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Thanks for reading about me! My name is Barney, and I’m a gorgeous gray-and-white boy with beautiful green eyes and and adorable smudge of gray on my nose and a tip of white on my gray tail. I came to Wayside as a stray. I’m a friendly guy who loves people very much. I enjoy attention, and I will let you know how much with my great headbutts and wonderful purr. When I had my Felineality test here at Wayside, they told me I’m a Secret Admirer. That means that I tend to be a little timid in new situations, but I love people very much. Once I get to know and trust you, I will be your best friend forever! I can’t wait to meet you! Love, Barney

 

Meet Barney on our website:

http://www.waysidewaifs.org/site/PageServer?pagename=Pet_detail_cat_new&petid=34144380

 

Don’t furr-get! You can meet Barney, Ginger, Ivory or any of our adoptable pets on our website!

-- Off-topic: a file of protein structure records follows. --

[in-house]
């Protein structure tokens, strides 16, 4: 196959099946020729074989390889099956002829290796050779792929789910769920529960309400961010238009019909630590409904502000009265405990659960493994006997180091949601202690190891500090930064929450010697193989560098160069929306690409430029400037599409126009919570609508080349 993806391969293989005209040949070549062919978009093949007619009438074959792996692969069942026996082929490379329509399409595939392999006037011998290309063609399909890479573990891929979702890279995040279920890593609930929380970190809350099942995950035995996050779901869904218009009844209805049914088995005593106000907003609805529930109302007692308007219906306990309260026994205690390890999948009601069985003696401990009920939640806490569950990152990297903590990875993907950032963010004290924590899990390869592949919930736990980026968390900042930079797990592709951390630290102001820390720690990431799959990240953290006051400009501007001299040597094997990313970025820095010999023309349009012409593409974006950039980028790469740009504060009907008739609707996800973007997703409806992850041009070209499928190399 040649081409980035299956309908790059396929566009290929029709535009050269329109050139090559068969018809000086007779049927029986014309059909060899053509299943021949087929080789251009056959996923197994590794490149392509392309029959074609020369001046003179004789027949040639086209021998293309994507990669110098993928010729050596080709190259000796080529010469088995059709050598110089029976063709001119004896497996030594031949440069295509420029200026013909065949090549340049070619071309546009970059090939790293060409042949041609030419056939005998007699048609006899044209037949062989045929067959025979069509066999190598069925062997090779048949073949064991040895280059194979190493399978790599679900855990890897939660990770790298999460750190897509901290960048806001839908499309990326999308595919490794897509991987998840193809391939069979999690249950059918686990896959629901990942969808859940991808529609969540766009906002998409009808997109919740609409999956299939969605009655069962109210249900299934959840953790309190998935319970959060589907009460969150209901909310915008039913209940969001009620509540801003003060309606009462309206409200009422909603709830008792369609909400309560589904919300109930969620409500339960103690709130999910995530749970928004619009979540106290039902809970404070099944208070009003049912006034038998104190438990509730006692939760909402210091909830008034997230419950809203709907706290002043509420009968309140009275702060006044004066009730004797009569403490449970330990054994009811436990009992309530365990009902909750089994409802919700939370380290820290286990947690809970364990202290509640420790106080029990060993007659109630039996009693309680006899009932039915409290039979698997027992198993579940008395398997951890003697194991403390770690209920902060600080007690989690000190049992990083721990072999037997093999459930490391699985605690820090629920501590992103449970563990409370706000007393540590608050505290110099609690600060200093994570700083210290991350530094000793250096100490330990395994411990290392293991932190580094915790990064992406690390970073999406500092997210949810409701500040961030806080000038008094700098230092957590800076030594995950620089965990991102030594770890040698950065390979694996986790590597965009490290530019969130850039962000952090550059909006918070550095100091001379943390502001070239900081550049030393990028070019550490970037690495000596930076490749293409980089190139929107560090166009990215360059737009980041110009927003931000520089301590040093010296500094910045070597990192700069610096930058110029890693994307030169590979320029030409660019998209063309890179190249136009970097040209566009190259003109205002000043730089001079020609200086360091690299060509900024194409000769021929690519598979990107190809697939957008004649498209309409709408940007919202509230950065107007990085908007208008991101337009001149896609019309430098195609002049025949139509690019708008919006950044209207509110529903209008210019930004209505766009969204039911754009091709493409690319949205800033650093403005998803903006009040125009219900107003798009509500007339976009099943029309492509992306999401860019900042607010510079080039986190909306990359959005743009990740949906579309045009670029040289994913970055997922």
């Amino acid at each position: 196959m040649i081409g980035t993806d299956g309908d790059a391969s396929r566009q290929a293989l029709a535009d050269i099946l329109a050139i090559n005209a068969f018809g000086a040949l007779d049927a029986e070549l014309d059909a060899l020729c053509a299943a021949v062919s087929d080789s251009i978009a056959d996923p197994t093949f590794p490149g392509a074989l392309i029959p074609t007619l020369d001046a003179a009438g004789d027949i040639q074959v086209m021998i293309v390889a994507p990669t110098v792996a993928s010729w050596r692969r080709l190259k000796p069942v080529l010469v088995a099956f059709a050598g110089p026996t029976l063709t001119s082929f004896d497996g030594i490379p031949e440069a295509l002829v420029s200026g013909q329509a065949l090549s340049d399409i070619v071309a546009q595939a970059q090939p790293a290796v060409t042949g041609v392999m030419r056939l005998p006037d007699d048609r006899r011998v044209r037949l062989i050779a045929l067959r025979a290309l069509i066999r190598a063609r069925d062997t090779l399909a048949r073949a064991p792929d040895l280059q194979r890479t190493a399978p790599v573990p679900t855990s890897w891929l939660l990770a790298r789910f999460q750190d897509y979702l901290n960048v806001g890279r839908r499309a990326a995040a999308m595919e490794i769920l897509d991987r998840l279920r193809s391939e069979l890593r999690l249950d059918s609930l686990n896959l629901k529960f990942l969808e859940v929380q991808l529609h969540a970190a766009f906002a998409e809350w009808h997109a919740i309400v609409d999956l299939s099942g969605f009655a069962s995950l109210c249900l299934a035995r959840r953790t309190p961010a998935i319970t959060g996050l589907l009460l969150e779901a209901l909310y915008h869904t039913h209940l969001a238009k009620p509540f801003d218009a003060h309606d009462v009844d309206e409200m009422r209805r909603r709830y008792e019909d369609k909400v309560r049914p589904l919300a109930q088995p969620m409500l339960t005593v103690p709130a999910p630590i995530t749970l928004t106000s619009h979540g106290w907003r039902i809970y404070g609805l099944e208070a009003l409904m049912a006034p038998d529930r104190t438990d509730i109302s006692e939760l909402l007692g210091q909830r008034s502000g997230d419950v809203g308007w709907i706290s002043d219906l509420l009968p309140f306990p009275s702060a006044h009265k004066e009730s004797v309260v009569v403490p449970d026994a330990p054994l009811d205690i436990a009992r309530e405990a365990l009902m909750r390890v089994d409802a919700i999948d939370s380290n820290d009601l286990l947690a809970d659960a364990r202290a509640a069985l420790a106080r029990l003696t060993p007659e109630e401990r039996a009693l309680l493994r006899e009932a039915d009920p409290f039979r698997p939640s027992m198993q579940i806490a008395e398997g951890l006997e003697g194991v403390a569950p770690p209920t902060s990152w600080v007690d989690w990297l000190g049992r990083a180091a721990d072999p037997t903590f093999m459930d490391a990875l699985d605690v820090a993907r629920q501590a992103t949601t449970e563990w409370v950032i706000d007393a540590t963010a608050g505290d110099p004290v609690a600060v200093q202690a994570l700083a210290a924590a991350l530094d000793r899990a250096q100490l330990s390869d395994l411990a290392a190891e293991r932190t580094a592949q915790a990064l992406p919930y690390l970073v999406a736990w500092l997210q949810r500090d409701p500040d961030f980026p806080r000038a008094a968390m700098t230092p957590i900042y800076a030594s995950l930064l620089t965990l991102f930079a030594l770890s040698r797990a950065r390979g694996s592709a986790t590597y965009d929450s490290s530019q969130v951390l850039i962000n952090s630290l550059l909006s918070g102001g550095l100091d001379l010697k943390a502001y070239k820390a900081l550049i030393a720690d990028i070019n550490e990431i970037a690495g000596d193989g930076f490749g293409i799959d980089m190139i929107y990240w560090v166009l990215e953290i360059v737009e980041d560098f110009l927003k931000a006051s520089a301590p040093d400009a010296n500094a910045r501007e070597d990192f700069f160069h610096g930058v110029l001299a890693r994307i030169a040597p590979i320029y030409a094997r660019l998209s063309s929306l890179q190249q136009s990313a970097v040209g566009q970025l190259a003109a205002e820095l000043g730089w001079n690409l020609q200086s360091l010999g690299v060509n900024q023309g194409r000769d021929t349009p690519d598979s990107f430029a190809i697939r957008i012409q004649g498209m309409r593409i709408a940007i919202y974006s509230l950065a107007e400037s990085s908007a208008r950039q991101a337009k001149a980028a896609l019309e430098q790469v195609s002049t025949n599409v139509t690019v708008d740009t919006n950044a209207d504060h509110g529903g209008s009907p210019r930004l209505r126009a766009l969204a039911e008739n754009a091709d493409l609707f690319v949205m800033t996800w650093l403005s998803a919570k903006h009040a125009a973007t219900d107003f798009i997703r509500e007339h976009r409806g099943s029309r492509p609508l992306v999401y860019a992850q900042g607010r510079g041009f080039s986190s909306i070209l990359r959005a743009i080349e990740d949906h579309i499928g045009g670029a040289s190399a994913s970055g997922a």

http://www.waysidewaifs.org/


May 16 2016

Meet Sir Purrington

Hi! I'm Sir Purrington

Hello There! My name is Sir Purrington!

Man oh man, I am SO thrilled you happened upon my bio today, because I know by the end of it you will be head over heels in love with me! At least I hope so. I am a 6-year-old, semi plump, dashingly handsome, squishy cheeked kitty. I believe I’ve been perfectly made to cuddle and love, so that’s all I want to do with my time! Although I could tell you about how cute and snuggly I am all day, I’m sure you want to know some of my background. I used to live in a house, but my owner moved away and abandoned me and my brother Pancake. A nice neighbor lady took us in and brought us to Wayside. We were both so scared. We had always known the comfort of a home, so we didn’t know what to think or feel.

Our new friend assured us that Wayside’s volunteers and staff would take us in like their own and help us find a new family that would never leave us behind. So we put our trust in her and tried to fit in. I count my kitty blessings every day for being brought to such a wonderful place. Pancake was adopted right away, but you see, I was in pretty bad shape medically when I came in. That didn’t stop them from loving me and helping me become the best, and healthiest cat I could be!